The Typecraft Initiative is a self-initiated and self-funded project that aims to create — display typefaces from languishing crafts and tribal arts from each state of India. Each typeface is made from a craft or tribal art, which belongs to a specific region, material, process and context.
Launched in 2010, The Typecraft Initiative, develops a range of display typefaces based on the rich crafts and tribal arts of India. The primary goal of this foundry is to help provide artisans to sustain their livelihood through the creation and sale of the typefaces. The typefaces are meant to inspire, create awareness and generate further interest in the art, history, context, and life of the people and the communities we work with. The typefaces are not only an archive of the IPR of communities that are on the brink of merging with mainstream society, but they are meant to be a celebration of their rich artistic heritage that — through the creation of a digital typeface — has been converted to a contemporary medium. We hope designers, artists from across the globe would engage with and develop new forms of expressions through the medium of typography and graphic design that contribute to continue making this a living craft. Contributions can not only be made through the work created but also by the purchase of the typeface, which will enable us to in some small way, help sustain these crafts and tribal arts and the people who make them. We also plan to work on literacy drives with local NGOs through the typefaces we create.
Godna or tattoo is an ancient artform practiced by Gond tribe of Chattisgarh in Central India. Godna has many motifs, each having a specific significance — some are curative in nature, while others are applied according to rites of passage in a woman's life — such as puberty, marriage and childbirth. The tattoos are highly valued for their powers of healing and their ritualistic significance. However in modern times, fewer people are getting tattoos done, as they migrate to cities for jobs where tattoos are frowned upon. Tattoo artists are struggling to survive in this fast-changing world. This project is then meant as a way for craftspeople and tribal artists to think in new ways — in a world where they are no longer able to sustain themselves solely through traditional networks and systems. We engaged with three tribal women artists, Ram Keli, Sumitra and Sunita to help make the typeface. Funds from the sale of the typeface will go back to help these and other craft and tribal communities.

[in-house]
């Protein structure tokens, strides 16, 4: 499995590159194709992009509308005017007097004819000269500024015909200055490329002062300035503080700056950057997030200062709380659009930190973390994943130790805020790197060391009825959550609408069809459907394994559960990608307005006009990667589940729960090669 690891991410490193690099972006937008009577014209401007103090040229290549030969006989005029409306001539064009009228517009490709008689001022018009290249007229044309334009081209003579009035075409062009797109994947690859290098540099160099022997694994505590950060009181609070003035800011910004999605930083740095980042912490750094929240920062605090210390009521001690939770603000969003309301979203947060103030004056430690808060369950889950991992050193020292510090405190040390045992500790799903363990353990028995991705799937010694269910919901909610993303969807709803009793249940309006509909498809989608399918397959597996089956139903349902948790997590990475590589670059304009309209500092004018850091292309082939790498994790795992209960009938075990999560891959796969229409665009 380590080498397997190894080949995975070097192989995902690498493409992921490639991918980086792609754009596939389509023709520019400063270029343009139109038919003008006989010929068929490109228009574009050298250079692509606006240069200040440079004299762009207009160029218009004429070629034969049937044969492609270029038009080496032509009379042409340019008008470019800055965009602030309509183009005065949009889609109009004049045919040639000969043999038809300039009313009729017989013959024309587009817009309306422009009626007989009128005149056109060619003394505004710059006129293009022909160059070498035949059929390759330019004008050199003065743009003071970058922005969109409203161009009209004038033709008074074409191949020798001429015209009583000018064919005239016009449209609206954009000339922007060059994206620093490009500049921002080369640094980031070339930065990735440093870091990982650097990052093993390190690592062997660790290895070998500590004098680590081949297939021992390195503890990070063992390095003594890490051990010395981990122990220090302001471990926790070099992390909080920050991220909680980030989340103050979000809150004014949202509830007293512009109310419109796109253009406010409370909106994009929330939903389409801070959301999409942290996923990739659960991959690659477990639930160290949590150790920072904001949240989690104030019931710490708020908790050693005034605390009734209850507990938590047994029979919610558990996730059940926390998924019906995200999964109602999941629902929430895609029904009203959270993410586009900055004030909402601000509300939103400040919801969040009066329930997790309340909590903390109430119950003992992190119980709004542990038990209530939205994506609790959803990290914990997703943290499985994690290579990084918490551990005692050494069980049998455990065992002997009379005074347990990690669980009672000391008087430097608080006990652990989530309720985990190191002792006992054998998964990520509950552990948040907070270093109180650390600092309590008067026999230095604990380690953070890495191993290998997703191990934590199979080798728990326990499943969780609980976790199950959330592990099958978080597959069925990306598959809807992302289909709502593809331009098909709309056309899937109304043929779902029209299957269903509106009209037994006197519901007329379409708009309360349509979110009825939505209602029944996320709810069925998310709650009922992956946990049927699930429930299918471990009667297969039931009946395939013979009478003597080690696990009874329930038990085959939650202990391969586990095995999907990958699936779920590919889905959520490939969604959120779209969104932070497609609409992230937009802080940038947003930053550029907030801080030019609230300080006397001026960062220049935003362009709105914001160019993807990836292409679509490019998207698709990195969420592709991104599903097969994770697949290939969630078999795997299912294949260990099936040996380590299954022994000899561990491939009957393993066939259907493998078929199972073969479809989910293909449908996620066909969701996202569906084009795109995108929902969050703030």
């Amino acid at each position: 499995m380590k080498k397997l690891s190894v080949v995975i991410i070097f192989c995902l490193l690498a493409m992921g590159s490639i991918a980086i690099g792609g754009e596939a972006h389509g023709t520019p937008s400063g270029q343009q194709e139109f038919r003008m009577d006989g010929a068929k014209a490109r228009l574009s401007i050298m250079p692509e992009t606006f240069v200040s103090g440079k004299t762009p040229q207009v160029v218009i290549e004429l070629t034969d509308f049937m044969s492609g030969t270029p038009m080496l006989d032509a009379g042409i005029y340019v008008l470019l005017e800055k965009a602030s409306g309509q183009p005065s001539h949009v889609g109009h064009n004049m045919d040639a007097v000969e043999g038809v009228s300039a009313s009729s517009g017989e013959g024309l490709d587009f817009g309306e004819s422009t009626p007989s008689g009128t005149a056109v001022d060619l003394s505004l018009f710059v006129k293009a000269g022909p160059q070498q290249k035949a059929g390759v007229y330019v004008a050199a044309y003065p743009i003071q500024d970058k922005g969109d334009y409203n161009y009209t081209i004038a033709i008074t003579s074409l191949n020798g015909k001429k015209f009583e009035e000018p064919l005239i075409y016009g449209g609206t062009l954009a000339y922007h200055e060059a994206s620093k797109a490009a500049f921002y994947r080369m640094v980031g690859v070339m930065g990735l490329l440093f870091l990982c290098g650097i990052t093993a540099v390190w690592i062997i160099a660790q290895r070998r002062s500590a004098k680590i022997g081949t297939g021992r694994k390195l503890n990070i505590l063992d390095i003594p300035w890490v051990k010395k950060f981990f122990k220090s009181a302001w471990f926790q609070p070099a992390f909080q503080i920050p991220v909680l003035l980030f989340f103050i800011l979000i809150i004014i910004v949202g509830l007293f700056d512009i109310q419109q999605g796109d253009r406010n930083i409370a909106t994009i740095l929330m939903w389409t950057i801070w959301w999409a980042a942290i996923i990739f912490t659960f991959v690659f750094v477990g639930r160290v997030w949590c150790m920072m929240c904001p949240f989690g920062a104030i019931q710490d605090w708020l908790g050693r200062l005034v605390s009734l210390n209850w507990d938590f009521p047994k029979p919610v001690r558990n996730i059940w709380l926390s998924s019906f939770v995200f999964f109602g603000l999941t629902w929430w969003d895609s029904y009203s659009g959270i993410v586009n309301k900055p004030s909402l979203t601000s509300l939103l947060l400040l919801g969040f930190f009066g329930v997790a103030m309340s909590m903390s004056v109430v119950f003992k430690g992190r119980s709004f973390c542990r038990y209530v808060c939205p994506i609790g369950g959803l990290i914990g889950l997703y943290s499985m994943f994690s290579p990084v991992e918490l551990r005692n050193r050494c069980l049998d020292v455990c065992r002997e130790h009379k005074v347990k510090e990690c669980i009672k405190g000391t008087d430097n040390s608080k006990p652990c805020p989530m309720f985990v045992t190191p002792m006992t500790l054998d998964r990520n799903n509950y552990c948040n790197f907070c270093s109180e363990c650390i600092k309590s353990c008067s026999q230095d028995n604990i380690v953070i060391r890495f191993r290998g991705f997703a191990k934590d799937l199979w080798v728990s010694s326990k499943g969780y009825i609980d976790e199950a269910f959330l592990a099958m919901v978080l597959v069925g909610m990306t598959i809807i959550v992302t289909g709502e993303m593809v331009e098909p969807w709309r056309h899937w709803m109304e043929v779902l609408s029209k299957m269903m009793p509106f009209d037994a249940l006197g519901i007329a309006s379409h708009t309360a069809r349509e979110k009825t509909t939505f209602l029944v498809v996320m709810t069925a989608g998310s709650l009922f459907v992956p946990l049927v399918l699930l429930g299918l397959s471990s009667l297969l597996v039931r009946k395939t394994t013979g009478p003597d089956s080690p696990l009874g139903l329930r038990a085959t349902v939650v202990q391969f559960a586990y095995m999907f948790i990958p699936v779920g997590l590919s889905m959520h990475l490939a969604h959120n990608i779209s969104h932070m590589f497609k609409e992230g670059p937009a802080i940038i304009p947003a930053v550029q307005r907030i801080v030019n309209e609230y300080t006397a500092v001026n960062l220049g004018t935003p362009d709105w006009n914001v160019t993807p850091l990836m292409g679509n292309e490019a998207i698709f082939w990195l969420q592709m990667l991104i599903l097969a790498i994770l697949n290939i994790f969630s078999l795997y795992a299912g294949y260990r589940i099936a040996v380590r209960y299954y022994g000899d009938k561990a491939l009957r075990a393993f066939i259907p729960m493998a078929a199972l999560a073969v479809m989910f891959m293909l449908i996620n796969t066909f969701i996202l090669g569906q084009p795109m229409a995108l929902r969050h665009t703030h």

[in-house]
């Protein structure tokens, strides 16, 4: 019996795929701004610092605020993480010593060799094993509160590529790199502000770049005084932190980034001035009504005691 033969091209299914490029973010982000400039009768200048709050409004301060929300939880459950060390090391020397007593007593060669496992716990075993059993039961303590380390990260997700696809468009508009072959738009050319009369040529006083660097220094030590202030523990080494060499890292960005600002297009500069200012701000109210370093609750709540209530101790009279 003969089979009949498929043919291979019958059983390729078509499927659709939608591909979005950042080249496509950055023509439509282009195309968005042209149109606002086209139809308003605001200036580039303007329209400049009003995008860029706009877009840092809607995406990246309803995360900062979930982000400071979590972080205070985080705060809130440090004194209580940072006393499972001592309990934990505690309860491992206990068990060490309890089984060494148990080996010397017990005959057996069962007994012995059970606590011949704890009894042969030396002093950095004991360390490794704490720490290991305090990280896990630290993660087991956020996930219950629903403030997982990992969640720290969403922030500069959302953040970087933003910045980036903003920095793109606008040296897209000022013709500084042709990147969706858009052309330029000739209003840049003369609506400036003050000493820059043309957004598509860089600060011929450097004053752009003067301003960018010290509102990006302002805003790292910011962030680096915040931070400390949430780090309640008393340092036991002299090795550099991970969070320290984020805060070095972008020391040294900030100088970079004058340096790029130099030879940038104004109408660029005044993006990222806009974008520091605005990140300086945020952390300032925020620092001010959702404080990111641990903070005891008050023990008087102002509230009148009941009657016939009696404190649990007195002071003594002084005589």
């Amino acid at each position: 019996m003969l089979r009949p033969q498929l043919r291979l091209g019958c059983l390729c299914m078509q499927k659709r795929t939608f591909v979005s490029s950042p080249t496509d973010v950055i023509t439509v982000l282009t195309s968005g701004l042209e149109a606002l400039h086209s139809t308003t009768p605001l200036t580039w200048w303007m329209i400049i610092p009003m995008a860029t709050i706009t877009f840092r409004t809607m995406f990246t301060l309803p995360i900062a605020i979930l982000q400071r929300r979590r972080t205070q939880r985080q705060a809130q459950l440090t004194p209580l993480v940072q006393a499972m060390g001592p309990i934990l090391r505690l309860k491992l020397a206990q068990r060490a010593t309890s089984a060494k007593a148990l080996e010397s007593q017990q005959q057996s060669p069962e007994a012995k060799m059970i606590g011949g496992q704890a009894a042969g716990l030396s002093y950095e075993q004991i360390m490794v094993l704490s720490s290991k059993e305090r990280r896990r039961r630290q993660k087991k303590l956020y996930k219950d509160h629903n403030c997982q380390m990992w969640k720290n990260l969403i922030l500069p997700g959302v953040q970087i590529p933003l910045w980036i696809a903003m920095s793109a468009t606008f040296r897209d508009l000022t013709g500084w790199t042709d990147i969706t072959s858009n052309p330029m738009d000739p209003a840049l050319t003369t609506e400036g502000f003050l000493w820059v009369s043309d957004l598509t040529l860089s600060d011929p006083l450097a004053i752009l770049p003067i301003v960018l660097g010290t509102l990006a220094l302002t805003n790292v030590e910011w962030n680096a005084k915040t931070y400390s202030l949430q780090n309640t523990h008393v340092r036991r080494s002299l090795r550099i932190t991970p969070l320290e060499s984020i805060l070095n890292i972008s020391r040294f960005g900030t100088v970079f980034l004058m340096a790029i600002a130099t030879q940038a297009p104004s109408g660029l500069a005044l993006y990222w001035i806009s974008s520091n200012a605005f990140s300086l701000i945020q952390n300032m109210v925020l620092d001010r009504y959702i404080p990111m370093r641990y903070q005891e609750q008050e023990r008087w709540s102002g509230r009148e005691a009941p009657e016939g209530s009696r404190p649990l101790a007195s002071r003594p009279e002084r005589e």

Your Purchase of the Typecraft fonts will enable us to work on more such project. Importantly, all money acquired from the sale of the typeface is used to fund future Typecraft projects and to help in artisan livelihood programs. Thank you for your support. To purchase a Typecraft fonts, visit: **THE TYPECRAFT INITIATIVE**
Drawing of Chittara Lettering | Radha Sullur | Bengaluru, Karnataka, India
Type Design (concept, artisan co-ordination, vectorization) | Ishan Khosla | Partner, The Typecraft Initiative | Partner, Ishan Khosla Design LLP | New Delhi, India
Type Design & Development | Andreu Balius | Partner, The Typecraft Initiative | Owner, Type Republic | Barcelona, Spain
The Team (contact details can be provided on request) Type Design (including concept, co-ordination, vectorization): Ishan Khosla Design, New Delhi, India Type Development: Andreu Balius, Barcelona, Spain This Typecraft is made out of Chittara (from the state of Karnataka) which uses clay paste to make geometric patterns on the floors and walls of the entrance of one's home. Chittara originated from ancient cave paintings and eventually found its way to the walls and floors of village homes. The Kannada word Chittara (which is related to chittra) means creating an image or drawing. Historically, the artform has been practiced by women of the Deevaru community in the Sagar district of Karnataka, where these images were painted on auspicious occasions on the interiors and exteriors of the home. These paintings are a part of the family and community rituals associated with daily life and festive seasons. This form is only done by the woman of the house to make the entrance auspicious and to welcome the gods. In this project we had to explain the rules of type design as well as how this specific artwork can be transformed into type. We intentionally let the artist, Radha Sullur, draw and paint all the letters herself. The last image depicts the vectorized version of this typeface. Vectorization allows users to change all sorts of attributes such as color, gradient, drop shadow and much more! We are seeking CSR funds to make this into a full-fledged typeface (.otf) anyone can type this using any keyboard enabled device. Project Initiated by Ishan Khosla Deisgn Drawing Chittara letter-forms: Radha Sullur, Bengaluru, Karnataka, India (contact details can be provided on request) Type Design (concept, artisan co-ordination, and vectorization): Ishan Khosla Design, New Delhi, India Type Development: Andreu Balius, Barcelona, Spain ***The Typecraft Initiative: Chittara, has been published in India Contemporary Design: Fashion | Graphics | Interiors, by Divia Patel (Victoria & Albert Museum) ***The Typecraft Initiative: Chittara selected for the Tokyo Type Director's Club Award 2015, it will be published in the Tokyo TDC Annual Awards Book *The Typecraft Initiative is a finalist in the 2013 Kyoorius Awards in the Design-Craft: Typography category.
The Typecraft Initiative has been covered in blogs, print and online magazines and newspapers such as: Creative Review | It's Nice That | Better Letters | Architectural Digest | Design Indaba | Verve | Mumbai Mirror | Hindustan Times | Houzz and more
Center for Revival of Indigenous Art, Bangalore